Authors: Luo, X

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Cite As:
Luo, X 2008, 'Passive Seismic Monitoring of Thermal Cracking Induced by Underground Firing', in Y Potvin, J Carter, A Dyskin & R Jeffrey (eds), Proceedings of the First Southern Hemisphere International Rock Mechanics Symposium, Australian Centre for Geomechanics, Perth, pp. 709-714.

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Abstract:
Understanding of the progress of rock fracturing and weakening induced by thermal stressing is important for many applications in underground mining and civil engineering. There has been a lack of techniques to measure rock thermal fracturing in situ and in a large area. This paper presents results from microseismic monitoring of rock thermal fracturing carried out in an underground coal gasification experiment. During the experiment, several types of seismic events, associated with thermal fracturing and roof caving, were detected. The thermal events showed a higher frequency range compared to the other events and their locations change with the progress of firing. Numerical modelling results showed a strong concentration of thermal and geomechanical stress near the burn front, which breaks the rocks in the roof and floor of the firing coal seam.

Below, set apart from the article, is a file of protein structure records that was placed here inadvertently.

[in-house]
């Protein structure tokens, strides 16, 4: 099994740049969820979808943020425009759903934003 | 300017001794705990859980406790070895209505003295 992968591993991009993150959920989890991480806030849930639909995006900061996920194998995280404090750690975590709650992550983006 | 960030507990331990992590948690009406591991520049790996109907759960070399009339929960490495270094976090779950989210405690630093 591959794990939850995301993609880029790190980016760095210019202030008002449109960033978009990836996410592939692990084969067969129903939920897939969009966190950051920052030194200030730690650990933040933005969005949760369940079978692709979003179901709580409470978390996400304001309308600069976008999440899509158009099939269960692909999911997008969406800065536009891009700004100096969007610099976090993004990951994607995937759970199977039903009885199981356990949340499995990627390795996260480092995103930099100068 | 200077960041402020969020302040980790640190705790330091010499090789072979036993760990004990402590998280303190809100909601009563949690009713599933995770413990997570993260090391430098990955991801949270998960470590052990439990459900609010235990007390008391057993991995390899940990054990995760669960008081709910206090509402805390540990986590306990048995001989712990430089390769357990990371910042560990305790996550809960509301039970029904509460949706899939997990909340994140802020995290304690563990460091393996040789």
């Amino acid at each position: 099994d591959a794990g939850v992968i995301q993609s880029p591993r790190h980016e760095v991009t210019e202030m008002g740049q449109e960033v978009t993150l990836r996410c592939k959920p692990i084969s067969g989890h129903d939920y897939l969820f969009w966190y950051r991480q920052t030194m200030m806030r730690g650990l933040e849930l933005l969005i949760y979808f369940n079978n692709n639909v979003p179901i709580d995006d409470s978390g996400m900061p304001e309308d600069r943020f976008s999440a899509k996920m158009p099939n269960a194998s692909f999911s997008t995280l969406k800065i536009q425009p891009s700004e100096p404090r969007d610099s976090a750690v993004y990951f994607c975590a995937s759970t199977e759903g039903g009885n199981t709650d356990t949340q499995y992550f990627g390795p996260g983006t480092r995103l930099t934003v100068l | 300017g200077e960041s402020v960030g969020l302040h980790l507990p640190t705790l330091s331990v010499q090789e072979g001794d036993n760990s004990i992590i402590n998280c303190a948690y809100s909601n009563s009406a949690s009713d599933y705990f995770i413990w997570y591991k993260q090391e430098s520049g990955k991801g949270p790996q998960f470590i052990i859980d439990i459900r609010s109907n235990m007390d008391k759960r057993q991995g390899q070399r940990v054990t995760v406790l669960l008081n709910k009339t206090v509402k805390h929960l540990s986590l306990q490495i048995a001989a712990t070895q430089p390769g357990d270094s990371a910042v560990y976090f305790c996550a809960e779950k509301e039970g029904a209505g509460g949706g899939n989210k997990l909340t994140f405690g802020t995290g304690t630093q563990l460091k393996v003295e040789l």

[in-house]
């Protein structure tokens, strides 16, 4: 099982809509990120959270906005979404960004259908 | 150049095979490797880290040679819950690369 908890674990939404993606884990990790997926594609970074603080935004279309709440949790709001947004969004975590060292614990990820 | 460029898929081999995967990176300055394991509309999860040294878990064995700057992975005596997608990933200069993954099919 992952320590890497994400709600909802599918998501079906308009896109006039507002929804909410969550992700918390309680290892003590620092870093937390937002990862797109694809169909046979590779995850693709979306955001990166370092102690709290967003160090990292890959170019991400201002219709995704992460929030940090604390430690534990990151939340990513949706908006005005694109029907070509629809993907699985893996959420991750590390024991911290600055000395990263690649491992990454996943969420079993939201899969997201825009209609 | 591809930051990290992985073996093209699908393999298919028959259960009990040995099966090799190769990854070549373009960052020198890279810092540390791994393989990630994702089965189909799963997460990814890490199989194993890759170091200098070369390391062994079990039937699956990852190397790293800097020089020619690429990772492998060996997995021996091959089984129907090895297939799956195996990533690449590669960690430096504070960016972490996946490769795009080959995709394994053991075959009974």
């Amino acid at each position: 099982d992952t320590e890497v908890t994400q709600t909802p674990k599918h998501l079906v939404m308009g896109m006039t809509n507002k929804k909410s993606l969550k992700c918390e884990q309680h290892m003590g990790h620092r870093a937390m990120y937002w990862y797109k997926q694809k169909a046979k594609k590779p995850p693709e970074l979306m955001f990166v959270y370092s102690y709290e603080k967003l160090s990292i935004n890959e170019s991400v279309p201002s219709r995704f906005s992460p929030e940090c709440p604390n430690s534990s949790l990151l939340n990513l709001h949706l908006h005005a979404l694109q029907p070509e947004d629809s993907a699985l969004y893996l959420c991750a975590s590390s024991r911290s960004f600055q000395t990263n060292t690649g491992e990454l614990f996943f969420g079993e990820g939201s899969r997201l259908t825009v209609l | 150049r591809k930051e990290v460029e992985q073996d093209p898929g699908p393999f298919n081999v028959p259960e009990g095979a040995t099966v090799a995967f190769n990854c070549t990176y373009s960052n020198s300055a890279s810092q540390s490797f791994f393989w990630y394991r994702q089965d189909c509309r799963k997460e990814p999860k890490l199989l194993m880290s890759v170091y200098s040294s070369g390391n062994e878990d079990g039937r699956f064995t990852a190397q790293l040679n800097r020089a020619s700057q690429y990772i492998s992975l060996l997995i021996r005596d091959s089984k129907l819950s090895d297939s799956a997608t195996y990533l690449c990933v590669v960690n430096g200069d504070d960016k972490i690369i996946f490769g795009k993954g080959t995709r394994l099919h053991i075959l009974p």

References:
Lamb, G.H. (1977) Underground coal gasification. Park Ridge, New Jersey: Noyes Data Corporation.
She, X. (2005) Multi-field Coupling and Synergy Control Theory for Underground Coal Gasfication and its Application. Master Thesis, China University of Mining Technology.




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